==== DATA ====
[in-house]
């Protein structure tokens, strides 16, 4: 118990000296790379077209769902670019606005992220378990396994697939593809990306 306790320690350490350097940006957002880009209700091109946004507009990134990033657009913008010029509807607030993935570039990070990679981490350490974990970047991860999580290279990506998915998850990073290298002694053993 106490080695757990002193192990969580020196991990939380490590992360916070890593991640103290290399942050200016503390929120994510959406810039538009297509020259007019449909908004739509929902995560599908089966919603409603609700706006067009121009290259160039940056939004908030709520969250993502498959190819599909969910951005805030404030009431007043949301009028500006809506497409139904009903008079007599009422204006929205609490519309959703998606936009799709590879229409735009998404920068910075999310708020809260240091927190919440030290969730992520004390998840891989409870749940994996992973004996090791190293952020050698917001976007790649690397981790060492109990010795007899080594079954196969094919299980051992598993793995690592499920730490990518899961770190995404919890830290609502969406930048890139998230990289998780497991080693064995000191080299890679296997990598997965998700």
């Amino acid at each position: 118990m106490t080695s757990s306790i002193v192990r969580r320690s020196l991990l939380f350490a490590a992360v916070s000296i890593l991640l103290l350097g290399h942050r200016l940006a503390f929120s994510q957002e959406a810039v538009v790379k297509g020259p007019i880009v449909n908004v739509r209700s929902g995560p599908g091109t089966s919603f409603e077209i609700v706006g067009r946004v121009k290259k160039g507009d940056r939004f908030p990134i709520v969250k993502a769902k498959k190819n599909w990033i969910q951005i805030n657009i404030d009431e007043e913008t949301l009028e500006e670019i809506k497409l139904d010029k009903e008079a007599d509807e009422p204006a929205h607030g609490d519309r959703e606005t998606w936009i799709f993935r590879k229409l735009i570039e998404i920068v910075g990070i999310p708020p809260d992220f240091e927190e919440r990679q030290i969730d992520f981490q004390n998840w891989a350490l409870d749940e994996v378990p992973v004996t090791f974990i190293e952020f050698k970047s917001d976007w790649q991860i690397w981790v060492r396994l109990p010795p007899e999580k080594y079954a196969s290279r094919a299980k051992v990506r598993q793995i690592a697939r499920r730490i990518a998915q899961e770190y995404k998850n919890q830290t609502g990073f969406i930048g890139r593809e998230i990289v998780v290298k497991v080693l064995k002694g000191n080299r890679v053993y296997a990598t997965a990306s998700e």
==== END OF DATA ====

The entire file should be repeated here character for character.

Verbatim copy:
[in-house]
């Protein structure tokens, strides 16, 4: 118990000296790379077209769902670019606005992220378990396994697939593809990306 306790320690350490350097940006957002880009209700091109946004507009990134990033657009913008010029509807607030993935570039990070990679981490350490974990970047991860999580290279990506998915998850990073290298002694053993 106490080695757990002193192990969580020196991990939380490590992360916070890593991640103290290399942050200016503390929120994510959406810039538009297509020259007019449909908004739509929902995560599908089966919603409603609700706006067009121009290259160039940056939004908030709520969250993502498959190819599909969910951005805030404030009431007043949301009028500006809506497409139904009903008079007599009422204006929205609490519309959703998606936009799709590879229409735009998404920068910075999310708020809260240091927190919440030290969730992520004390998840891989409870749940994996992973004996090791190293952020050698917001976007790649690397981790060492109990010795007899080594079954196969094919299980051992598993793995690592499920730490990518899961770190995404919890830290609502969406930048890139998230990289998780497991080693064995000191080299890679296997990598997965998700």
């Amino acid at each position: 118990m106490t080695s757990s306790i002193v192990r969580r320690s020196l991990l939380f350490a490590a992360v916070s000296i890593l991640l103290l350097g290399h942050r200016l940006a503390f929120s994510q957002e959406a810039v538009v790379k297509g020259p007019i880009v449909n908004v739509r209700s929902g995560p599908g091109t089966s919603f409603e077209i609700v706006g067009r946004v121009k290259k160039g507009d940056r939004f908030p990134i709520v969250k993502a769902k498959k190819n599909w990033i969910q951005i805030n657009i404030d009431e007043e913008t949301l009028e500006e670019i809506k497409l139904d010029k009903e008079a007599d509807e009422p204006a929205h607030g609490d519309r959703e606005t998606w936009i799709f993935r590879k229409l735009i570039e998404i920068v910075g990070i999310p708020p809260d992220f240091e927190e919440r990679q030290i969730d992520f981490q004390n998840w891989a350490l409870d749940e994996v378990p992973v004996t090791f974990i190293e952020f050698k970047s917001d976007w790649q991860i690397w981790v060492r396994l109990p010795p007899e999580k080594y079954a196969s290279r094919a299980k051992v990506r598993q793995i690592a697939r499920r730490i990518a998915q899961e770190y995404k998850n919890q830290t609502g990073f969406i930048g890139r593809e998230i990289v998780v290298k497991v080693l064995k002694g000191n080299r890679v053993y296997a990598t997965a990306s998700e």